Media coverage of our G20 Morse Code Project misses the point

Usually, we spend our days helping clients reach their business goals online. But we also believe the Web can also be used to provoke intelligent, thoughtful dialog. Over the years, we’ve created a few grass-roots public art experiments for people to share their hopes and dreams.

It started when the city of Pittsburgh celebrated its 250 anniversary. In addition to remembering the city’s past, we thought it would be more interesting to look forward. Pittsburgh2050.com was created to give every individual a place to share their ideas about the city’s enormous potential – What could the city be like in the year 2050? At the beginning of the year, instead of sending an holiday greetings card just to our clients and friends, we launched www.2009hopes.com as a place for people to share their wishes for the new year.

Recently we conceptualized a new interesting project to empower ordinary citizens to send their thoughts to the G-20 leaders. Here is the project synopsis:

“On September 24-25, the G-20 Summit will take place in the David L. Lawrence Convention Center in Pittsburgh, where G-20 leaders, representing 80% of the world’s trade and two-thirds of the world population, will determine policies affecting our economic and financial futures.

To foster engagement despite the insularity of these talks, Osman Khan, an artist, and Elliance, an Internet Marketing Company, are collaborating to develop heyG20 as a forum that will allow concerned citizen’s of the world to voice their thoughts and opinions to the Leaders of the G20 Summit. The project is an interactive installation that will take place during the G-20 Summit in the windows of Elliance’s offices located directly across the river from the Pittsburgh Convention Center.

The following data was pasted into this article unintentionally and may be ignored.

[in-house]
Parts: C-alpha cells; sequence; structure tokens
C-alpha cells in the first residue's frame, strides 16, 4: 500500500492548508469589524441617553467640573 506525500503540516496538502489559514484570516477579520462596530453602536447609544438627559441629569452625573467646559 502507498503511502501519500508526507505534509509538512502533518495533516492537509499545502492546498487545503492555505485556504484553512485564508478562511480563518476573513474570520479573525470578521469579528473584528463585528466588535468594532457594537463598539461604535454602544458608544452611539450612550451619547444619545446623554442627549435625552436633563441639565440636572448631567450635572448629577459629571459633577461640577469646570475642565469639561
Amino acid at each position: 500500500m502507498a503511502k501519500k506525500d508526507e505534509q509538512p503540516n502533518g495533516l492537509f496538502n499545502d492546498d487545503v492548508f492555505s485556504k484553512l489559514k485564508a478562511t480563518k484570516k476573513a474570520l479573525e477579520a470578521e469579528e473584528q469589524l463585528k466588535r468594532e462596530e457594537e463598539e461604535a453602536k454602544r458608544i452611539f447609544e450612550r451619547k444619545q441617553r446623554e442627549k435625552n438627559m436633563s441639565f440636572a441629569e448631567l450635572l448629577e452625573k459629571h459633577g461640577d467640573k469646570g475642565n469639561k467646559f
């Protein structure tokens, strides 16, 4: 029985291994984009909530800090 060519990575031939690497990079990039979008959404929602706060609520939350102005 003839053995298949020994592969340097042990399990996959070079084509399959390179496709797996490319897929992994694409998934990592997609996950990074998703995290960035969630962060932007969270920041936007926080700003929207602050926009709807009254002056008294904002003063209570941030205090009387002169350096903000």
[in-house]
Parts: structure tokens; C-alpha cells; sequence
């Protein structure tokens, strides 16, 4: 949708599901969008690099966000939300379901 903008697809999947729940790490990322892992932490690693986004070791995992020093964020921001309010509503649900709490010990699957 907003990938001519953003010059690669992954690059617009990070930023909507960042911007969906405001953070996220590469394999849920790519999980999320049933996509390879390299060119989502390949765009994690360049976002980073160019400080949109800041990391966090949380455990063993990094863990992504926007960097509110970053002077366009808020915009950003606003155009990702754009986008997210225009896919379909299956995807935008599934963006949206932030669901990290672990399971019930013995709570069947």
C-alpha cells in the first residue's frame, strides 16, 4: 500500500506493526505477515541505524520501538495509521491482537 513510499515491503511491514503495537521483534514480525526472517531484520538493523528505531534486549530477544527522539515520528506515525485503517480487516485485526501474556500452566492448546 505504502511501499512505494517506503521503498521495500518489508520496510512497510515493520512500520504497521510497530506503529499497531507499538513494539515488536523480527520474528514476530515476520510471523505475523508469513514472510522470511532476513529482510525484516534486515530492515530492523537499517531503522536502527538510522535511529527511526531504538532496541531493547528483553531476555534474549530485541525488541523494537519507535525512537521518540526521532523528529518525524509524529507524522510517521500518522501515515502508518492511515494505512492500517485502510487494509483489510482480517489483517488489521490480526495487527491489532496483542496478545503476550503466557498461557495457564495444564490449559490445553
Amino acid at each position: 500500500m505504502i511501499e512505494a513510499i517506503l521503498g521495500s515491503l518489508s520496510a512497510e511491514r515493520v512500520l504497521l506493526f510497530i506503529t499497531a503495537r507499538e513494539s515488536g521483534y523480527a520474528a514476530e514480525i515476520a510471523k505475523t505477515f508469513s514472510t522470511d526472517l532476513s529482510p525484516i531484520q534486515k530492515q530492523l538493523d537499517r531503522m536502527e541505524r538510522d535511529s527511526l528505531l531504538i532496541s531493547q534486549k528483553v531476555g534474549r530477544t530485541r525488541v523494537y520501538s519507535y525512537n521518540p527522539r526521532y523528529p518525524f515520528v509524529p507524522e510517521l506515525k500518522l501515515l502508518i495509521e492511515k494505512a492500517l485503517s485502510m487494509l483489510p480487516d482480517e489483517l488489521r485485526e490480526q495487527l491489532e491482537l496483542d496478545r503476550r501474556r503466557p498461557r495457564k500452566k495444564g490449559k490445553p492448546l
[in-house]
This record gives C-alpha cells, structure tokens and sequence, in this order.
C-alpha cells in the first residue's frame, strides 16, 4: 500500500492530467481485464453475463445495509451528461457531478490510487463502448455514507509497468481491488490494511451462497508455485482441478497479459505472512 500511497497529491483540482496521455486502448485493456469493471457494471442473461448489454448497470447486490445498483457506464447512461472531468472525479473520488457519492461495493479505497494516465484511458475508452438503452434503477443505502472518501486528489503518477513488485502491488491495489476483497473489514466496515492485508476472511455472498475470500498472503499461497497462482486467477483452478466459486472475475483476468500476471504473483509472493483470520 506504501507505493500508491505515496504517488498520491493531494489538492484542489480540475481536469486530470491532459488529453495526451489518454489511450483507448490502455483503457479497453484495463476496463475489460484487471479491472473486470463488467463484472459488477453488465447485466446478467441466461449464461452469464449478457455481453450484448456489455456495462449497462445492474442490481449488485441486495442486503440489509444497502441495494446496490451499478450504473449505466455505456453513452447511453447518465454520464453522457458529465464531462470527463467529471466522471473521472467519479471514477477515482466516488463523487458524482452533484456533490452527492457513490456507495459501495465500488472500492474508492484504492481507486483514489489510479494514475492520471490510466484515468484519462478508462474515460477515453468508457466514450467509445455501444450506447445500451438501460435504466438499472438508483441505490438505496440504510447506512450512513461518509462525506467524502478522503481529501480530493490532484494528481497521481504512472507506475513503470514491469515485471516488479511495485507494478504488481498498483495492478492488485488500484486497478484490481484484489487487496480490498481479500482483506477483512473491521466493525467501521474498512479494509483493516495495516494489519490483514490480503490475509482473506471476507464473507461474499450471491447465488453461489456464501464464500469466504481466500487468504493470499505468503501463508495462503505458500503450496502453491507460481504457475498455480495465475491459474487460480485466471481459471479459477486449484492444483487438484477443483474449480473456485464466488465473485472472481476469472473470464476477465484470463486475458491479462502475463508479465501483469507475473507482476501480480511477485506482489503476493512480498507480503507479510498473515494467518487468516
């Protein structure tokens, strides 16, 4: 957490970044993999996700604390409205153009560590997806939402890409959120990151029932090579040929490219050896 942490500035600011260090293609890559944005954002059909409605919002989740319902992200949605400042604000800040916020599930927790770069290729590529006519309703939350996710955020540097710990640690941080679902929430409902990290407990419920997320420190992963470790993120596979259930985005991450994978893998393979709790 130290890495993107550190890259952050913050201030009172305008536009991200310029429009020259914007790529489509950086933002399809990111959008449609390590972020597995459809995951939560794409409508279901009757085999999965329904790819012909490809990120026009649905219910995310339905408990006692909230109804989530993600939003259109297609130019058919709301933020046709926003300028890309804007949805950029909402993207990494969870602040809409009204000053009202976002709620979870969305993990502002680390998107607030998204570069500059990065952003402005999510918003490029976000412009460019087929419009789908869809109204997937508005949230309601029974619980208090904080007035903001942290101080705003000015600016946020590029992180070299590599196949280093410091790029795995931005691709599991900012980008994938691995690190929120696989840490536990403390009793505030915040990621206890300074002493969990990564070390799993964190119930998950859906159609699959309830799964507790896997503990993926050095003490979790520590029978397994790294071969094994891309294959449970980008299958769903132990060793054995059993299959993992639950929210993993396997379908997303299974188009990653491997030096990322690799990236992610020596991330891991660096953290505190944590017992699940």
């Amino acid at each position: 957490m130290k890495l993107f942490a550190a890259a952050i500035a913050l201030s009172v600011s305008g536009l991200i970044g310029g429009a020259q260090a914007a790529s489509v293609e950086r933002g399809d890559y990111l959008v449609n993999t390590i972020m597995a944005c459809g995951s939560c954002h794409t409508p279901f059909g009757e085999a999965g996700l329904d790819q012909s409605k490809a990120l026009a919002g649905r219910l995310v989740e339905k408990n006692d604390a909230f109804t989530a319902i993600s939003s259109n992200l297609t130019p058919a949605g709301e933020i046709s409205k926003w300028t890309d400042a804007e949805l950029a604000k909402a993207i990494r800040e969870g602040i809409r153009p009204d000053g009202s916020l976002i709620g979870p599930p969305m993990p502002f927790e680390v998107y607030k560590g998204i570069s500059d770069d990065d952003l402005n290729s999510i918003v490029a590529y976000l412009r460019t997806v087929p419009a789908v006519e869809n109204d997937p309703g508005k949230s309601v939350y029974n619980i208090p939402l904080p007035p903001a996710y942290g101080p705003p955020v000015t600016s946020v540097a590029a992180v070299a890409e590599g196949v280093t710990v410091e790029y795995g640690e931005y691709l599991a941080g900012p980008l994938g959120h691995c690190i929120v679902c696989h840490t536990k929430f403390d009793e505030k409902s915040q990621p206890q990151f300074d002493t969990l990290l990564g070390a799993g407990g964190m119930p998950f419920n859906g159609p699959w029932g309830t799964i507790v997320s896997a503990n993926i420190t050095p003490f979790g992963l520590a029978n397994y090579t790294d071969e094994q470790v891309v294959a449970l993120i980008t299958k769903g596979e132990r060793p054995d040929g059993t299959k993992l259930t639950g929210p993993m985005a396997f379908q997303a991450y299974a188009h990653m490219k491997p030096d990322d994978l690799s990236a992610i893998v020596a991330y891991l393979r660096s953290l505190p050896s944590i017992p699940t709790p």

Interested participants may tweet their message to @heyG20 (http://twitter.com/heyG20), whereby their messages will be transformed to a multicolored morse code light show, illuminating not only the night sky but also the concerns of the world’s citizens.”

We’re pleased that this project received media coverage but feel the larger message was missed. It’s no accident that one of the outcomes of our wonderful art projects is natural buzz. I think the buzz starts because we live in a rather cynical world where people are genuinely interested in projects, which tend to have ‘goodness’ packed into them. Why? Because it’s refreshing — people enjoy the opportunity to share their hopes, desires and wishes without any strings attached.

It is redemption of our own souls, not buzz, that is the key motivation of our art projects. And that is the point that was missed in this article. Is the glass half full or half empty? The answer to that lies in the eye of the beholder.

Read the article on Post Gazette and let me know your take.